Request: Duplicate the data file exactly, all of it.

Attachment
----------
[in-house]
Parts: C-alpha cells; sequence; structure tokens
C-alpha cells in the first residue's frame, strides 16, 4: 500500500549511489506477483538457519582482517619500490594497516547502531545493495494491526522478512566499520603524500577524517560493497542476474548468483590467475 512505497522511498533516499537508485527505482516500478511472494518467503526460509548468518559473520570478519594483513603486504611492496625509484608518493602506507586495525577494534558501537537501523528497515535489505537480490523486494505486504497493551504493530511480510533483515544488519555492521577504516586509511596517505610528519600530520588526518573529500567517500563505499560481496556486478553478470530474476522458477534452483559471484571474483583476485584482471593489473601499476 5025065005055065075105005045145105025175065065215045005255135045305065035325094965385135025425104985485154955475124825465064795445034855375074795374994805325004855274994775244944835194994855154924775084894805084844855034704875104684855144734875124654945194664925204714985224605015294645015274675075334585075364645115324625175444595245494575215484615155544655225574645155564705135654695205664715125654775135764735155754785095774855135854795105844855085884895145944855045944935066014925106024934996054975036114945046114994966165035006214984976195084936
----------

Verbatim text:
[in-house]
Parts: C-alpha cells; sequence; structure tokens
C-alpha cells in the first residue's frame, strides 16, 4: 500500500549511489506477483538457519582482517619500490594497516547502531545493495494491526522478512566499520603524500577524517560493497542476474548468483590467475 512505497522511498533516499537508485527505482516500478511472494518467503526460509548468518559473520570478519594483513603486504611492496625509484608518493602506507586495525577494534558501537537501523528497515535489505537480490523486494505486504497493551504493530511480510533483515544488519555492521577504516586509511596517505610528519600530520588526518573529500567517500563505499560481496556486478553478470530474476522458477534452483559471484571474483583476485584482471593489473601499476 5025065005055065075105005045145105025175065065215045005255135045305065035325094965385135025425104985485154955475124825465064795445034855375074795374994805325004855274994775244944835194994855154924775084894805084844855034704875104684855144734875124654945194664925204714985224605015294645015274675075334585075364645115324625175444595245494575215484615155544655225574645155564705135654695205664715125654775135764735155754785095774855135854795105844855085884895145944855045944935066014925106024934996054975036114945046114994966165035006214984976195084936